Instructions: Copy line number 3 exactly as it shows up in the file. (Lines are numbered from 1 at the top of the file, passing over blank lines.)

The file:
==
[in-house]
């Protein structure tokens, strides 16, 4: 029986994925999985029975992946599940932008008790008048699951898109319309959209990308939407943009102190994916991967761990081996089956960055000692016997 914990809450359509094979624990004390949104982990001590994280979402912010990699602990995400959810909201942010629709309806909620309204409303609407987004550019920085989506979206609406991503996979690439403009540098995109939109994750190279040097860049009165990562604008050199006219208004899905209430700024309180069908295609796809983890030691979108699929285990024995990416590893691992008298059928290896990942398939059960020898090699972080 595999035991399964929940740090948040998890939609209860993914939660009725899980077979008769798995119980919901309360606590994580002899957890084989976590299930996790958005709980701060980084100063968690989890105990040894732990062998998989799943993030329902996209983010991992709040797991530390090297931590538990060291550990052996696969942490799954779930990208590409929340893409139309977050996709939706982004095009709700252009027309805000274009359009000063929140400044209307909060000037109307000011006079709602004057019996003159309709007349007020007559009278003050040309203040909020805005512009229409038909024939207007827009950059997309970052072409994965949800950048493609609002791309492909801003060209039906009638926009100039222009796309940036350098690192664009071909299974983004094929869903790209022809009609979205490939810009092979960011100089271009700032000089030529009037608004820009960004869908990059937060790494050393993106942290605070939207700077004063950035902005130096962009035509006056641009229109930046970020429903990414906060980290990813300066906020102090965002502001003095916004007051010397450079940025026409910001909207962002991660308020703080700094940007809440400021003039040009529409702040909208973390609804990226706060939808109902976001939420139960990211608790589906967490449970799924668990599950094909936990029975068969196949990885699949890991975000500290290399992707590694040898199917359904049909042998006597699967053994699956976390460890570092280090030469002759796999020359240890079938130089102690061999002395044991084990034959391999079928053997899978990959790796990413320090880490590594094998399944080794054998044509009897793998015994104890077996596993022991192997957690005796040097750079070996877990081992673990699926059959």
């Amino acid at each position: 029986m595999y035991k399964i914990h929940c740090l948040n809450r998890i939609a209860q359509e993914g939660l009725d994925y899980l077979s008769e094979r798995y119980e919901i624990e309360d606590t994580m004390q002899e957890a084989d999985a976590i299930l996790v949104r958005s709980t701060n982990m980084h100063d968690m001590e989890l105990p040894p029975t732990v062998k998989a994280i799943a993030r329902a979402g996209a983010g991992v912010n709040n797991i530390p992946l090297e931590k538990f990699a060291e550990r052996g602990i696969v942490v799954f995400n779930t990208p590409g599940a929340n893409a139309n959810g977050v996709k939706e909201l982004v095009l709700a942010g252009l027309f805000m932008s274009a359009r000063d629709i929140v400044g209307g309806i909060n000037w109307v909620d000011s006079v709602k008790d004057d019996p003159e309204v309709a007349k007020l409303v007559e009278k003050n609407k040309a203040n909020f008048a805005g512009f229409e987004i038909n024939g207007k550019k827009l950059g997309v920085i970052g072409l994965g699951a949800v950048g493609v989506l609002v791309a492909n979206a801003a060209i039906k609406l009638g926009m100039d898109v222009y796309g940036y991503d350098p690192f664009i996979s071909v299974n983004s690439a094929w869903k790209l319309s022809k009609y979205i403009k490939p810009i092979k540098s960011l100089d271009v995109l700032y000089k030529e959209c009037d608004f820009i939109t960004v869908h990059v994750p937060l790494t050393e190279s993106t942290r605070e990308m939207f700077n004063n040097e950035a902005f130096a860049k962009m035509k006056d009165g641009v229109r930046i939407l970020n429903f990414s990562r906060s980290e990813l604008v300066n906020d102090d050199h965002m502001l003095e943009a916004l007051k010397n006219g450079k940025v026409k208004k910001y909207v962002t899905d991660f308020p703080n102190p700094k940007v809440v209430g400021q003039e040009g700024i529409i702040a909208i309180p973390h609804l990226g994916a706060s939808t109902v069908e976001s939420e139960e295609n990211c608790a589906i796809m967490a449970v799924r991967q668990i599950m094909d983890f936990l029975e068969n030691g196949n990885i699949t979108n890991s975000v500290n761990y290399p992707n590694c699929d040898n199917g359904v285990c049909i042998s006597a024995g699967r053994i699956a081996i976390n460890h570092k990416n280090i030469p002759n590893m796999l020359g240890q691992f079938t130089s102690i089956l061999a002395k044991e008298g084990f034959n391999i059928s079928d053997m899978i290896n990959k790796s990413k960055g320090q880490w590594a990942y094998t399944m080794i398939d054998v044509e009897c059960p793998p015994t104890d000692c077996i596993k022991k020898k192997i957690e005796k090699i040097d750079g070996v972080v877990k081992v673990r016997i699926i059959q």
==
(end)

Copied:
């Amino acid at each position: 029986m595999y035991k399964i914990h929940c740090l948040n809450r998890i939609a209860q359509e993914g939660l009725d994925y899980l077979s008769e094979r798995y119980e919901i624990e309360d606590t994580m004390q002899e957890a084989d999985a976590i299930l996790v949104r958005s709980t701060n982990m980084h100063d968690m001590e989890l105990p040894p029975t732990v062998k998989a994280i799943a993030r329902a979402g996209a983010g991992v912010n709040n797991i530390p992946l090297e931590k538990f990699a060291e550990r052996g602990i696969v942490v799954f995400n779930t990208p590409g599940a929340n893409a139309n959810g977050v996709k939706e909201l982004v095009l709700a942010g252009l027309f805000m932008s274009a359009r000063d629709i929140v400044g209307g309806i909060n000037w109307v909620d000011s006079v709602k008790d004057d019996p003159e309204v309709a007349k007020l409303v007559e009278k003050n609407k040309a203040n909020f008048a805005g512009f229409e987004i038909n024939g207007k550019k827009l950059g997309v920085i970052g072409l994965g699951a949800v950048g493609v989506l609002v791309a492909n979206a801003a060209i039906k609406l009638g926009m100039d898109v222009y796309g940036y991503d350098p690192f664009i996979s071909v299974n983004s690439a094929w869903k790209l319309s022809k009609y979205i403009k490939p810009i092979k540098s960011l100089d271009v995109l700032y000089k030529e959209c009037d608004f820009i939109t960004v869908h990059v994750p937060l790494t050393e190279s993106t942290r605070e990308m939207f700077n004063n040097e950035a902005f130096a860049k962009m035509k006056d009165g641009v229109r930046i939407l970020n429903f990414s990562r906060s980290e990813l604008v300066n906020d102090d050199h965002m502001l003095e943009a916004l007051k010397n006219g450079k940025v026409k208004k910001y909207v962002t899905d991660f308020p703080n102190p700094k940007v809440v209430g400021q003039e040009g700024i529409i702040a909208i309180p973390h609804l990226g994916a706060s939808t109902v069908e976001s939420e139960e295609n990211c608790a589906i796809m967490a449970v799924r991967q668990i599950m094909d983890f936990l029975e068969n030691g196949n990885i699949t979108n890991s975000v500290n761990y290399p992707n590694c699929d040898n199917g359904v285990c049909i042998s006597a024995g699967r053994i699956a081996i976390n460890h570092k990416n280090i030469p002759n590893m796999l020359g240890q691992f079938t130089s102690i089956l061999a002395k044991e008298g084990f034959n391999i059928s079928d053997m899978i290896n990959k790796s990413k960055g320090q880490w590594a990942y094998t399944m080794i398939d054998v044509e009897c059960p793998p015994t104890d000692c077996i596993k022991k020898k192997i957690e005796k090699i040097d750079g070996v972080v877990k081992v673990r016997i699926i059959q």